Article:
Quantitative Health Risk Analysis Methods Modeling the Human Health Impacts of Antibiotics Used in Food Animals için kapak resmi
Başlık:
Quantitative Health Risk Analysis Methods Modeling the Human Health Impacts of Antibiotics Used in Food Animals
Dil:
English
ISBN:
9780387261188
Yayın Bilgileri:
Boston, MA : Springer US, 2006.
Fiziksel Tanımlama:
XVIII, 354 p. online resource.
Seri:
International Series in Operations Research & Management Science, 82
İçerik:
Qualitative and Quantitative Risk Analysis -- Risk Analysis: Goals and Methods -- Hazard Identification -- Exposure Assessment -- Dose-Response Modeling and Risk Characterization -- Human Health Risks from Virginiamycin: A Case Study -- Dynamic Modeling and Uncertainty Analysis -- Potential Human Health Benefits of Animal Antibiotics.
Özet:
"Antibiotic use in animals has aroused sharply polarised views and public anxiety about potential human health risks, stimulated by lack of any objective standard to help navigate among conflicting studies and perceptions. Tony Cox's Quantitative Health Risk Analysis Methods represents a giant leap forward, helping to provide such a standard. Notable improvements and increased scientific rigor in public health risk assessment and risk management can be expected from the insightful approaches lucidly described in this book. I will be recommending it enthusiastically to all students of public health." Stephen Page, University of Sydney Veterinary Public Health Management Program "Tony Cox has been a true pioneer in this previously untouched niche area of applied risk assessment. This book should be highly instructive to those interested in attempting to model potential human health risks of antimicrobial resistance from complex food exposure pathways." Rich Carnevale, Animal Health Institute.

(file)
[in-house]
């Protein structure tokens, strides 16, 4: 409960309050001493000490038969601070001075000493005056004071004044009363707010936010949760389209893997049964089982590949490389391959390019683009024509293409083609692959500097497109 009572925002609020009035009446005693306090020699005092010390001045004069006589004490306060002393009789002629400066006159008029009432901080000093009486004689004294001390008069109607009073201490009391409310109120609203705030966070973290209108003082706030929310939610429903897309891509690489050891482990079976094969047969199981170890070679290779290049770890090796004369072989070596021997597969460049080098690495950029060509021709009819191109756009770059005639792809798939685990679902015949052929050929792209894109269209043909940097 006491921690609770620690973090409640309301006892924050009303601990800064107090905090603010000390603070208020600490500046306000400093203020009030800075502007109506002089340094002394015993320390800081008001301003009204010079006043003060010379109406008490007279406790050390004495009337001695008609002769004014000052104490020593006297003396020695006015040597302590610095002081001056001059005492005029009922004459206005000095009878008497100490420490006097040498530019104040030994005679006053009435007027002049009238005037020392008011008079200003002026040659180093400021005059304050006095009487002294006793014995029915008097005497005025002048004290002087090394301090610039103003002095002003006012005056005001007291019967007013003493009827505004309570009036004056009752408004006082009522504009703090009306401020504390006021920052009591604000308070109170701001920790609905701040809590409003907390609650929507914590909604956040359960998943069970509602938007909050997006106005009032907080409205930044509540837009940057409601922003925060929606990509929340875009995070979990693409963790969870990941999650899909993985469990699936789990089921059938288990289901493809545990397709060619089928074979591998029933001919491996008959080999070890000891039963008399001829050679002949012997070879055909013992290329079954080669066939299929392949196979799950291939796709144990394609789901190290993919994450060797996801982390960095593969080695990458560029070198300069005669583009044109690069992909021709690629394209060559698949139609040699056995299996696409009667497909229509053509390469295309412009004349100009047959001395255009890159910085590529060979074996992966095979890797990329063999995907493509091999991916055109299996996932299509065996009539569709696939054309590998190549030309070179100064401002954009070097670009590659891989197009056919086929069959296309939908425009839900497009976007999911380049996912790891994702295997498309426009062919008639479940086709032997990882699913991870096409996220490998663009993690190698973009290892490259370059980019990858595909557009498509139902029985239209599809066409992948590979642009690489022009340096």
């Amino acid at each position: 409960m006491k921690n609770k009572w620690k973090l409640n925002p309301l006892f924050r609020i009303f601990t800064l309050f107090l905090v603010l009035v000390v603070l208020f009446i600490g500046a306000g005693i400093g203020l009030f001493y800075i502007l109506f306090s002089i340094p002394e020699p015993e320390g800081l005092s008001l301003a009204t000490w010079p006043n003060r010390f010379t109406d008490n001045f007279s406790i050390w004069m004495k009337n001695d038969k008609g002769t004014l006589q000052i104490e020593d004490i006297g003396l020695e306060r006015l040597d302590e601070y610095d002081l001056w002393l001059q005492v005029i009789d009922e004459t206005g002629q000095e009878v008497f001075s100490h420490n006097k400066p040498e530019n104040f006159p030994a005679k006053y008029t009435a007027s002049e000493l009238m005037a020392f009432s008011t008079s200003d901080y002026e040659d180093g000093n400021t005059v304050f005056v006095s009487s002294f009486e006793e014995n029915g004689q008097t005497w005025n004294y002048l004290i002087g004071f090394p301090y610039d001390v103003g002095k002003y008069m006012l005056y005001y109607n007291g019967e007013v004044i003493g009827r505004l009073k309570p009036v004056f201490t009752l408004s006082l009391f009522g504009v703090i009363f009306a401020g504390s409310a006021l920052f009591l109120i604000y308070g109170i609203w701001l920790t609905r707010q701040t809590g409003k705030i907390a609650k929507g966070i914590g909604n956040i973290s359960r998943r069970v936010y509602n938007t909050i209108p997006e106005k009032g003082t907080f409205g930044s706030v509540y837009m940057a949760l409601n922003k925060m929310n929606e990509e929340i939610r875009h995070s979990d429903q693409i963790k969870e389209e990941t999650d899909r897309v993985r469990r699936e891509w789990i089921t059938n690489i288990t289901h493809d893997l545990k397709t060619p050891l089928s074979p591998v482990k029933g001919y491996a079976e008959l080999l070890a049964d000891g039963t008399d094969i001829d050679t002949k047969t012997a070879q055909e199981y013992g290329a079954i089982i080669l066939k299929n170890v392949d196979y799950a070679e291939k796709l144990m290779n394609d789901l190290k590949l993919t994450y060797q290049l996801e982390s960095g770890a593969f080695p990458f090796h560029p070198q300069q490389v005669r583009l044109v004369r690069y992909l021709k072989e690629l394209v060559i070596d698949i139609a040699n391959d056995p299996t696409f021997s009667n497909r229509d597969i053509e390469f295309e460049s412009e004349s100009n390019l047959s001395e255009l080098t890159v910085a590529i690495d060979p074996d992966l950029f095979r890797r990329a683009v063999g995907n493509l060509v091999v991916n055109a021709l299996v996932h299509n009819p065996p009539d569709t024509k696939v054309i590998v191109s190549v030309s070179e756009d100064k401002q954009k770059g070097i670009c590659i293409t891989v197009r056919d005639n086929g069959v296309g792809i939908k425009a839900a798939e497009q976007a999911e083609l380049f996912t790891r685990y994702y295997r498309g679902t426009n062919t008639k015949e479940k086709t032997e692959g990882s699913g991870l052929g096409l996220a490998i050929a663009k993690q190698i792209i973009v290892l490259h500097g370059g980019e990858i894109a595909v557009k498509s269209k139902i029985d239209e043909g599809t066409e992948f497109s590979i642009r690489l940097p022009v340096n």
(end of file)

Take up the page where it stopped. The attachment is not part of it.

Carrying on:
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This book grew out of an effort to salvage a potentially useful idea for greatly simplifying traditional quantitative risk assessments of the human health consequences of using antibiotics in food animals. In 2001, the United States FDA's Center for Veterinary Medicine (CVM) (FDA-CVM, 2001) published a risk assessment model for potential adverse human health consequences of using a certain class of antibiotics, fluoroquinolones, to treat flocks of chickens with fatal respiratory disease caused by infectious bacteria. CVM's concern was that fluoroquinolones are also used in human medicine, raising the possibility that fluoroquinolone-resistant strains of bacteria selected by use of fluoroquinolones in chickens might infect humans and then prove resistant to treatment with human medicines in the same class of antibiotics, such as ciprofloxacin. As a foundation for its risk assessment model, CVM proposed a dramatically simple approach that skipped many of the steps in traditional risk assessment. The basic idea was to assume that human health risks were directly proportional to some suitably defined exposure metric. In symbols: Risk = K × Exposure, where "Exposure" would be defined in terms of a metric such as total production of chicken contaminated with fluoroquinolone-resistant bacteria that might cause human illnesses, and "Risk" would describe the expected number of cases per year of human illness due to fluoroquinolone-resistant bacterial infections caused by chicken and treated with fluoroquinolones.